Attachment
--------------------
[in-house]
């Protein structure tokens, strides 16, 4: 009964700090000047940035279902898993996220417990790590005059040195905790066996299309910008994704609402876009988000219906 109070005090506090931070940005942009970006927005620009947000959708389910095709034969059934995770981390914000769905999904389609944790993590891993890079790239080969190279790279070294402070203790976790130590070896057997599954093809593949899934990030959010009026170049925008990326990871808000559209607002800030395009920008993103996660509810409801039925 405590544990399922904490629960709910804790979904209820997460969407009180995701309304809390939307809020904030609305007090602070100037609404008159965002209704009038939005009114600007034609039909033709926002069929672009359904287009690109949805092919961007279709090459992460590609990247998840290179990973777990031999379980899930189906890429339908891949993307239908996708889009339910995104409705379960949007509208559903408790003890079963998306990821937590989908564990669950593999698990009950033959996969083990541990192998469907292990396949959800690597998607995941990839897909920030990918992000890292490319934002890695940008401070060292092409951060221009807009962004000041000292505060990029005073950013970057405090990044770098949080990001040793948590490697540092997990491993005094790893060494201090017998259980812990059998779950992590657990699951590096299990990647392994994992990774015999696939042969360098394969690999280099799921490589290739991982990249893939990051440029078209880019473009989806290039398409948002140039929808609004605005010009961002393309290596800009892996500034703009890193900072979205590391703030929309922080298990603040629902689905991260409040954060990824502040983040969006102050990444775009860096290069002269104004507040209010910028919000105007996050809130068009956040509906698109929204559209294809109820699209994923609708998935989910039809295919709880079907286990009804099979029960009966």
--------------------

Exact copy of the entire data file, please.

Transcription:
[in-house]
């Protein structure tokens, strides 16, 4: 009964700090000047940035279902898993996220417990790590005059040195905790066996299309910008994704609402876009988000219906 109070005090506090931070940005942009970006927005620009947000959708389910095709034969059934995770981390914000769905999904389609944790993590891993890079790239080969190279790279070294402070203790976790130590070896057997599954093809593949899934990030959010009026170049925008990326990871808000559209607002800030395009920008993103996660509810409801039925 405590544990399922904490629960709910804790979904209820997460969407009180995701309304809390939307809020904030609305007090602070100037609404008159965002209704009038939005009114600007034609039909033709926002069929672009359904287009690109949805092919961007279709090459992460590609990247998840290179990973777990031999379980899930189906890429339908891949993307239908996708889009339910995104409705379960949007509208559903408790003890079963998306990821937590989908564990669950593999698990009950033959996969083990541990192998469907292990396949959800690597998607995941990839897909920030990918992000890292490319934002890695940008401070060292092409951060221009807009962004000041000292505060990029005073950013970057405090990044770098949080990001040793948590490697540092997990491993005094790893060494201090017998259980812990059998779950992590657990699951590096299990990647392994994992990774015999696939042969360098394969690999280099799921490589290739991982990249893939990051440029078209880019473009989806290039398409948002140039929808609004605005010009961002393309290596800009892996500034703009890193900072979205590391703030929309922080298990603040629902689905991260409040954060990824502040983040969006102050990444775009860096290069002269104004507040209010910028919000105007996050809130068009956040509906698109929204559209294809109820699209994923609708998935989910039809295919709880079907286990009804099979029960009966």